frequencies to determine the 3D position of the satellite over time. When used
together, these instruments provide the data needed to ascertain the precise
position of the satellite, which in turn helps to determine the height of the
the science side are two instruments that work in concert to determine sea
level and a third that collects atmospheric data. The Poseidon-4 radar
altimeter measures ocean height by bouncing radar pulses off the water’s surface
and calculating the time it takes for the signal to return to the satellite.
However, water vapor in the atmosphere affects the propagation of the radar
pulses from the altimeter, which can make the ocean appear higher or lower than
it actually is. To correct for this affect, an instrument called the Advanced
Microwave Radiometer for Climate (AMR-C) measures the amount of water vapor
between the spacecraft and the ocean.
is the next generation of AMR instruments, and it includes new components that
will enable more accurate measurements along coastlines and throughout the
mission,” said Shannon Statham, AMR-C integration and test lead at NASA’s
Jet Propulsion Laboratory in Southern California.
information on the atmosphere, the Global Navigation Satellite System – Radio
Occultation (GNSS-RO) instrument gathers data on temperature and humidity that
can help to improve weather forecasts. GNSS-RO analyzes radio signals from
global navigational satellites as they appear and disappear beyond the limb of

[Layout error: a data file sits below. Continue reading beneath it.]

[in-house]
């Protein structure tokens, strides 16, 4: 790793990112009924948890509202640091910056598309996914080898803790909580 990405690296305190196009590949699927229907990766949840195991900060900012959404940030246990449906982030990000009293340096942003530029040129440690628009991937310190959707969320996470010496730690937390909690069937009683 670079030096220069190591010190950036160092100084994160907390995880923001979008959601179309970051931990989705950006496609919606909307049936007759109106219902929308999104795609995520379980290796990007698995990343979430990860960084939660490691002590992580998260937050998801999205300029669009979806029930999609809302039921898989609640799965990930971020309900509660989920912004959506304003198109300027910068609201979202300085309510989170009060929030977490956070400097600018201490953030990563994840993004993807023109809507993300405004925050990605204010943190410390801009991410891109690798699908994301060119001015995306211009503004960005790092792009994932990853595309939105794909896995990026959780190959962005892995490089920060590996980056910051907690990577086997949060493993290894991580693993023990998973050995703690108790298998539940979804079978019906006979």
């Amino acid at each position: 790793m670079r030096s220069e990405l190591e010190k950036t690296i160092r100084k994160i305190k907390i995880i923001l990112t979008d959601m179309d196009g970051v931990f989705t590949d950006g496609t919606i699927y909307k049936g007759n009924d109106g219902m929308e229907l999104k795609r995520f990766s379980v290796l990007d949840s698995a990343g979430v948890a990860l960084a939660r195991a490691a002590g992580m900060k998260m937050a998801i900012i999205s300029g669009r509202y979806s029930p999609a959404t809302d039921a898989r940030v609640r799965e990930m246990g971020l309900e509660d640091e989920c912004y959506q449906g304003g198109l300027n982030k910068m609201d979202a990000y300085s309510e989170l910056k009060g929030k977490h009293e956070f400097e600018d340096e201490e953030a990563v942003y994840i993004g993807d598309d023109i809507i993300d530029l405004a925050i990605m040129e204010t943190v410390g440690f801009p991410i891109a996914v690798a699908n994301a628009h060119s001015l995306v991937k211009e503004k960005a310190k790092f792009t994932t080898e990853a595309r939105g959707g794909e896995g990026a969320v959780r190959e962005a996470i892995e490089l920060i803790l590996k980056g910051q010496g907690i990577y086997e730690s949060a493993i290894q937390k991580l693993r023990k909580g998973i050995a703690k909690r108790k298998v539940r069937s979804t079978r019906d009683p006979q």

the Earth – the hazy blue edge of the atmosphere that’s visible when you look
at pictures of our planet in space. As these radio signals travel through
different layers of the atmosphere, they bend and slow by varying degrees. Sentinel-6
Michael Freilich and satellites like it use GNSS-RO technology to measure these
changes, enabling researchers to then extract atmospheric characteristics like
temperature and humidity at different altitudes.
the instruments, power systems, telecommunications – everything that makes
Sentinel-6 Michael Freilich tick – must work together to accomplish the
mission’s science goals, much like the international partners have worked together
to get this satellite ready for launch.
Sentinel-6 Michael Freilich is a great contribution to climate change,
environment monitoring, and to the Digital Twin Earth. Sentinel-6 is a reference model of the
cooperation between the U.S. and Europe on Earth Observation and represents a
good foundation for future projects,” said Josef Aschbacher, ESA director
of Earth Observation Programmes.
About the Mission
Sentinel-6/Jason-CS is being jointly
developed by ESA, EUMETSAT, NASA, and NOAA, with funding support from the
European Commission and technical support from France’s National Centre for
Space Studies (CNES).
JPL, a division of Caltech in Pasadena,
is contributing three science instruments for each Sentinel-6 satellite: the
Advanced Microwave Radiometer, the Global Navigation Satellite System – Radio
Occultation, and the Laser Retroreflector Array. NASA is also contributing
launch services, ground systems supporting operation of the NASA science
instruments, the science data processors for two of these instruments, and
support for the international Ocean Surface Topography Science Team.
Sentinel-6 Michael Freilich press kit:
learn more about Sentinel-6 Michael Freilich, visit:
News Media Contact
Jane J. Lee / Ian J. O’Neill
Jet Propulsion Laboratory, Pasadena, Calif.
818-354-0307 / 818-354-2649
firstname.lastname@example.org / email@example.com
Source: Jet Propulsion Laboratory